Last year Kansas fought through four extremely tight games to make a run at the national title game, and it seemed that each game the Jayhawks came up with the play they needed to advance. This year the Jayhawks are seeded a slot higher, but with their penchant for volatile performances this season, it is apparent that the Jayhawks will need some things to go well in order to return to the promised land. Those things include:
1. Three Point Luck
The Jayhawks won't be facing a good three point shooting team until likely the Sweet 16, but if they face Michigan, they run into the second best three point shooting team in the Big 10; a team that shot 37.5% from three this year. They have three players shooting over 37%, led by Freshman Nik Stauskas who is shooting 44.9% from three.
If the team that shoots a ton of threes poses one threat, the team that doesn't shoot a lot (or doesn't shoot them well) forces another. Kansas fans all remember how backbreaking it was when Northern Iowa's Jordan Eglseder made two threes in the first half of their 2nd round game in 2010. Two threes which happened to be 66.6% of his season total. Those extra points not only can kill morale, but they are points the opponent wasn't counting on. If an opponent on the first weekend hits some threes they probably aren't supposed to, look out.
2. Point guard play
Point guard has been one of the Jayhawks' Achilles heels this year, but at least in the latter stages of the season it seems like whenever one has an off game, the other steps up. To wit, Elijah Johnson just polished off a stretch in which he was 10-19 from three and 35 assists compared to just 13 turnovers. But while he struggled in the Big 12 tournament, Naadir Tharpe was 5-8 from three and had 13 assists and just 4 turnovers. In fact, Tharpe has taken care of the ball pretty well all season long: he has a turnover rate of just 20.8% this season, which is right in line with the best point guards in the league.
They are certainly up and down though, and I don't think anyone would be surprised if they have poor games in the tournament. Kansas hasn't had to deal with both having a bad game at once too often though, and it's critical they keep it that way.
3. Offense from the four spot
The four has been the other recognized weakness this season. Iowa State sagged off Kevin Young quite a bit and it almost cost the Jayhawks a pair of conference wins, if not for the heroics of Ben McLemore and Elijah Johnson. But the emergence of Perry Ellis solved that problem against the Cyclones. Has it solved it for good? His season long numbers still don't look great, but Ellis had an 80.4% eFG in the Big 12 tournament. It's unsustainable, obviously, but he has also really come on as a rebounder as well, grabbing at least 6 boards in 5 of the last 7 games (and that is while playing over 25 minutes only once). Oh and he's also Kansas's best two point jump shooter on the season, making 43% of them.
That is not to minimize the contributions of Kevin Young though. He doesn't have the skill that Ellis does, but he is shooting 57% from two, is the team's best offensive rebounder and leads the team in both steal rate and (unofficially) hustle plays. For a team that struggles with energy sometimes, Young can turn games with his energy and enthusiasm.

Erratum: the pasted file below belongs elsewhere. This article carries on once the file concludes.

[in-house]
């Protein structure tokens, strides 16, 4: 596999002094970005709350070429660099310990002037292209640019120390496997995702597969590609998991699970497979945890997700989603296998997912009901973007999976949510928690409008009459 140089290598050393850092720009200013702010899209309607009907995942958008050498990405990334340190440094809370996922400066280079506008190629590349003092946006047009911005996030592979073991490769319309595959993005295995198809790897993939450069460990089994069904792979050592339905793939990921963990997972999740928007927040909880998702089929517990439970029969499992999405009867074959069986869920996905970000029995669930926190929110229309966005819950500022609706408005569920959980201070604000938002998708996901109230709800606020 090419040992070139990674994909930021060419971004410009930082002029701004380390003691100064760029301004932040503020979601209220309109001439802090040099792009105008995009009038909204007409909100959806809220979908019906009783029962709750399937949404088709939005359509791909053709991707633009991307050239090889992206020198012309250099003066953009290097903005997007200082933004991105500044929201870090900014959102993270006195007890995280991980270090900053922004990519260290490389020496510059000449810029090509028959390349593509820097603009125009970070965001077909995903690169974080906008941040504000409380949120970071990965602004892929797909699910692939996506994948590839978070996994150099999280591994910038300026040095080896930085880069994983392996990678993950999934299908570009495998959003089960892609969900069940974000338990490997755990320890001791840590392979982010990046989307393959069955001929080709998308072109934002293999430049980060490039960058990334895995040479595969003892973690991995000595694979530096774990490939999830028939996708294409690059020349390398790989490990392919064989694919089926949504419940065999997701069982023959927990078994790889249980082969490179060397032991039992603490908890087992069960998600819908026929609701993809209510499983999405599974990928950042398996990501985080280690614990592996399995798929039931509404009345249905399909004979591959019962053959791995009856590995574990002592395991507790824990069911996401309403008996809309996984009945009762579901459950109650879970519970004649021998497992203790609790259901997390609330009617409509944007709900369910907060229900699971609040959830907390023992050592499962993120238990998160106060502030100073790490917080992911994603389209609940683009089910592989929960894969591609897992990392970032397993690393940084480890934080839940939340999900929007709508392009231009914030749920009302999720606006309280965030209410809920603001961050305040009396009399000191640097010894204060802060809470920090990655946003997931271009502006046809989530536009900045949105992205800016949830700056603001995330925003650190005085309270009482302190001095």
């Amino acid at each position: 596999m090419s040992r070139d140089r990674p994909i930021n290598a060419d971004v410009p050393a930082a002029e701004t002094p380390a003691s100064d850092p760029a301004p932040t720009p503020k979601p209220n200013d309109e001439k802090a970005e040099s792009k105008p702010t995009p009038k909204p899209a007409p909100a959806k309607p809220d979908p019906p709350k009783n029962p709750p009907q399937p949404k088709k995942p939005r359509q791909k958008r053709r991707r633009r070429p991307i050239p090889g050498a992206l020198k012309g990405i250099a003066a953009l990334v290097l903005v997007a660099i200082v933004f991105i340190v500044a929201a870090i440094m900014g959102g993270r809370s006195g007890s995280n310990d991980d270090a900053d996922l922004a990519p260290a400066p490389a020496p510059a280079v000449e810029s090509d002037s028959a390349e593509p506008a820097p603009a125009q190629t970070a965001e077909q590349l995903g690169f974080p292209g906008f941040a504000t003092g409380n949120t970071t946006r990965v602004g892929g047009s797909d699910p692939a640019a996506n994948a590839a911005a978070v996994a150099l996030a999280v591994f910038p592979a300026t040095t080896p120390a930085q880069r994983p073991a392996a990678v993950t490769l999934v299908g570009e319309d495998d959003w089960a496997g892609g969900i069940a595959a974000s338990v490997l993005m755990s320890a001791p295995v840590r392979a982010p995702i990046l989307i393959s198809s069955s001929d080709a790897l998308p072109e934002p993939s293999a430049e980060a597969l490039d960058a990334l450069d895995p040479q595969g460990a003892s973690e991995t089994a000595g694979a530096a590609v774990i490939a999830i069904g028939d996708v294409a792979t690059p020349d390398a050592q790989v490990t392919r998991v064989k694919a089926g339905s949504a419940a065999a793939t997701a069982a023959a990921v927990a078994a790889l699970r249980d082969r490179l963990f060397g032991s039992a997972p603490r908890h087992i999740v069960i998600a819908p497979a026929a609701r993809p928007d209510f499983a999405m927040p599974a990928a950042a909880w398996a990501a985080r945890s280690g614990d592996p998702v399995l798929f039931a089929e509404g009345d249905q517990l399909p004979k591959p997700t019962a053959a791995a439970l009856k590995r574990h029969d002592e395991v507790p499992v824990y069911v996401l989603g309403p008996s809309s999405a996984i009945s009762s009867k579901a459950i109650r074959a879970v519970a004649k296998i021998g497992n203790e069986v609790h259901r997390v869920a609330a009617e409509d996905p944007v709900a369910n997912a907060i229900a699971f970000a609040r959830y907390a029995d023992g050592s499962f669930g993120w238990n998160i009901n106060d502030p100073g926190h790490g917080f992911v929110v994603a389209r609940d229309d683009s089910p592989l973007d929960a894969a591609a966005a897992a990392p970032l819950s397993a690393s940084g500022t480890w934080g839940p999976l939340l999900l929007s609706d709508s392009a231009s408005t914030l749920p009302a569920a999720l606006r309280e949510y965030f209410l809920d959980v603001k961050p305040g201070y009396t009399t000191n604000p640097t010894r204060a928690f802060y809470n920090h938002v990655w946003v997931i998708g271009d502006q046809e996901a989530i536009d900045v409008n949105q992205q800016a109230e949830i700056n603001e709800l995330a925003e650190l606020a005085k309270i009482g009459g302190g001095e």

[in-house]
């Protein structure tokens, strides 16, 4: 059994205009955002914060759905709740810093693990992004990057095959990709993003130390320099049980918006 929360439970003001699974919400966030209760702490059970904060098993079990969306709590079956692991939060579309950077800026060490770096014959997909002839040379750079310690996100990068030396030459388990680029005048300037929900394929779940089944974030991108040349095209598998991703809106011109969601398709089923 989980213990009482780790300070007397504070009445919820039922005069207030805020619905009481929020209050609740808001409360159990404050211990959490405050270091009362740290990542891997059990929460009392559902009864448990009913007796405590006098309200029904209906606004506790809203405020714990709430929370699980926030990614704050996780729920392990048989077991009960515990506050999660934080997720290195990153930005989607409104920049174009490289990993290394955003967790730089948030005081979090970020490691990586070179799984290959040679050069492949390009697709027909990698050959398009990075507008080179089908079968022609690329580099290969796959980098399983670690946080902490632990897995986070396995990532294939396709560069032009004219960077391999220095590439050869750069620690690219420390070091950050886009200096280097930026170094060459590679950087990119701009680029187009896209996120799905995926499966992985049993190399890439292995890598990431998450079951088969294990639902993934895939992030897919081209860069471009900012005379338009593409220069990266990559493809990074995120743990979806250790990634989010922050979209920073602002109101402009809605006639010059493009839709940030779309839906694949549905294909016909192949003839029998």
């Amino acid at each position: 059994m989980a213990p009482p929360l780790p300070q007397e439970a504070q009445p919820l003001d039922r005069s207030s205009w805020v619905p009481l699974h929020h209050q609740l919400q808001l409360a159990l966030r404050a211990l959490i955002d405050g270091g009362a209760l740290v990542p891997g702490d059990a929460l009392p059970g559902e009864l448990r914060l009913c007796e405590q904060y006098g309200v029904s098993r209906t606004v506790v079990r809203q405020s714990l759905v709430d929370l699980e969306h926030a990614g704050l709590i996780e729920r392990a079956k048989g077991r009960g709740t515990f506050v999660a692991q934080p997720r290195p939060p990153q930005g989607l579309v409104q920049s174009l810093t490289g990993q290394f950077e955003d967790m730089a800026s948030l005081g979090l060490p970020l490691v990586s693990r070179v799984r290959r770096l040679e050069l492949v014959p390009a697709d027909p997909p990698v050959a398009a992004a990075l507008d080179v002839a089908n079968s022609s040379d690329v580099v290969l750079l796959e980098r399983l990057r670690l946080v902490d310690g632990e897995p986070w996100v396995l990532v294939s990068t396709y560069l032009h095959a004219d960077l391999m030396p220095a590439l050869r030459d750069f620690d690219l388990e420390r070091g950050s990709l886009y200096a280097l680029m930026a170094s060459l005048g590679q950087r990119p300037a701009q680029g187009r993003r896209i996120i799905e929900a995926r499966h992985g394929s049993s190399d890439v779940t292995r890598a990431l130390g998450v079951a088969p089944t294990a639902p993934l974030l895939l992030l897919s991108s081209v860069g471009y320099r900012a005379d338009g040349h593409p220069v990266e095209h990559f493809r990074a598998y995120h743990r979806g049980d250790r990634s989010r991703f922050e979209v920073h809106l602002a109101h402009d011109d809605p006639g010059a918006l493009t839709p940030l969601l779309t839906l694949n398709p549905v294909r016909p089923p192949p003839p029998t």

4. Keeping Withey out of foul trouble
Jeff Withey is probably the biggest weapon in America. Not only is he the best shot blocker in the country (everyone with a block rate higher than him either plays in a horrible conference or doesn't play very often, or both) but Jayhawk opponents don't even try to get to the rim against Kansas, taking only 26% of their shots from that region. As a result they are forced into more long twos and threes, lowering their FG%.
Withey has done a good job of defending without fouling, committing just 2.6 per 40 minutes. But all it takes is one official who calls a couple touch fouls that shouldn't be fouls and Withey is on the bench. The Kansas defense is still good with Withey on the bench thanks to the emergence of Ellis and Jamari Traylor as post defenders, but it is merely above average. Kansas can't win the national title with an above average defense, it needs an exceptional one.
WIthey is also a big help on the offensive end. His hands aren't the best and he can sometimes look awkward down there, but the numbers speak for themselves: he has a 58% eFG, draws a ton of fouls, and has gotten his free throw percentage back up to 71%. After leading the team last year he ranks 6th this year, but having a big man whom you don't have to take off the floor in crunch time is a big bonus for a coach.
5. Making sure Travis Releford shoots
Travis Releford isn't a guy who is going to create his own shots; that much is sure. But what else is sure is that he is a tremendous shooter. He shoots 66% from two, 41% from three and 80% from the line. It all adds up to him having the 10th best eFG and 5th best true shooting percentage in the country.
But Releford doesn't always show off that talent: he has a shot% of just 15.5%, lowest on the team other than Traylor, and in KU's losses this year he took 6, 5, 1, 7 and 6 shots. Releford has more defensive responsibilities than anyone on the team other than Withey, and he shouldn't be forcing shots, but regardless of the flow of the offense he probably shouldn't be passing up open threes either.
He will have to shoulder a big load defensively as well obviously, but while Kansas has won a lot of games a lot of different ways, I don't think they've had to win when Releford has truly had a bad game. Let's hope we don't have to find out whether or not we can.